Nine holes beginning by the course map just left of the parking area incorporate limited elevation and a couple of basket locations close to the water. Intermediate hole lengths (199' to 426') in the flats adjacent to the lake and beach area are all 'guarded' by tall, native rough, and fairways mown 30 or 40' wide down to the landing zones and greens which open up a little wider. Hole nine throws over a pond to near the lake.
There are adequately sized concrete tees flush to the ground, nd DGA baskets that catch pretty well, considering their age. You do have one or two shot shaping challenges, and even a potential ace run or two, and for those who enjoy a challenge, holes 2, 8 and 9 have challenging basket locations close to the water's edge, forcing a little bit of care in shot (and disc) selection.
It's a multi-use park, but safely separates the disc golf from almost all the other activities. There's camping on site, and obviously a lot of chances for boating, fishing, and even swimming, and there's a primitive bathroom facility right at the start of the course.
When the original 18 hole 'Rocky Fork' course was redesigned, they kept essentially the open 'field holes' from the old 18 hole course, but changed the woods holes into a 'Storybook Trail' for hikers. The result was the elimination of the holes that made the course worth the trip all the way to the Hillsboro region. The holes that they kept are in the flats, out in the sun, the bugs and the goose poop, with nasty, thorny, disc eating rough as the only challenge a player really has to avoid (besides throwing in the lake on a handful of holes).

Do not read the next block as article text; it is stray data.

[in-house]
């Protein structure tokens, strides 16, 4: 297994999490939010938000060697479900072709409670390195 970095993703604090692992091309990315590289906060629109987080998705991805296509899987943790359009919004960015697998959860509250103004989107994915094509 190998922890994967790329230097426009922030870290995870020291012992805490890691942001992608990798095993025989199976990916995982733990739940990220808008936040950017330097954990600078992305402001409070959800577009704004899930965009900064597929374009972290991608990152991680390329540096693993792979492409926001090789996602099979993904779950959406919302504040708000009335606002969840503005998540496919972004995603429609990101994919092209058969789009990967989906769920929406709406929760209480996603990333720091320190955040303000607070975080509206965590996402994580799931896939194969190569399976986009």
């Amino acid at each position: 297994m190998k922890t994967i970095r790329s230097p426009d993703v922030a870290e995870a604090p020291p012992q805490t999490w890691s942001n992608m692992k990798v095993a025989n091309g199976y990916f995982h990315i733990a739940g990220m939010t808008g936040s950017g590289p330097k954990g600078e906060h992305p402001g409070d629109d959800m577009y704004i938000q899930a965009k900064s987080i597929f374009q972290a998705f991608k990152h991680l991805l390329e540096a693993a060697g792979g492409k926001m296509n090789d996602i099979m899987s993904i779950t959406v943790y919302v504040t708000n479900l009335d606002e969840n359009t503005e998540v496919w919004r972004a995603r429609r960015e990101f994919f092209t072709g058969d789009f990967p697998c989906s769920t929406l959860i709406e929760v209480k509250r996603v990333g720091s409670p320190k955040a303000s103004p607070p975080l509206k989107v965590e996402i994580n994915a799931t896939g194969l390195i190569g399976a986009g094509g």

The third tee is crumbled and unusable, with its sign faded away and laying on the ground (we threw from the side). If you don't really look closely at the map, you're more likely to walk to the next available tee after 3, and discover later that you skipped hole 4. The day we played there, an Amish family had parked their buggy in the 5th fairway, sheltered their horses under the pine to the right, and set up a little 'camp' on a tarp there, as well as utilizing the adjacent shelter. So they could probably use some signage telling folks they're on a disc golf course...
The dogleg right hole 6 is probably too narrowly mown to be 'fair' to folks below advanced levels, and finding the basket cage on the ground when we got to it, was disappointing.
Using a lake as a forced side of a 'green' is interesting for tournament play, but not terribly fair for less experienced players when they see their putt roll off the lip and 10-12' into the drink. It's not very clear who this course is intended for. Even though they have kept the tight fairway grass well mown all summer, I'd be very surprised if it really gets much play.
If bugs, thorny, disc-hiding rough, and a good chance to lose a disc to the lake aren't really your thing, you might want to go to the west end of the lake and play the more forgiving campground course. Or, I guess if you're someone who enjoys the woods as much as we do, put the discs back in the car and enjoy hiking the storybook trail instead?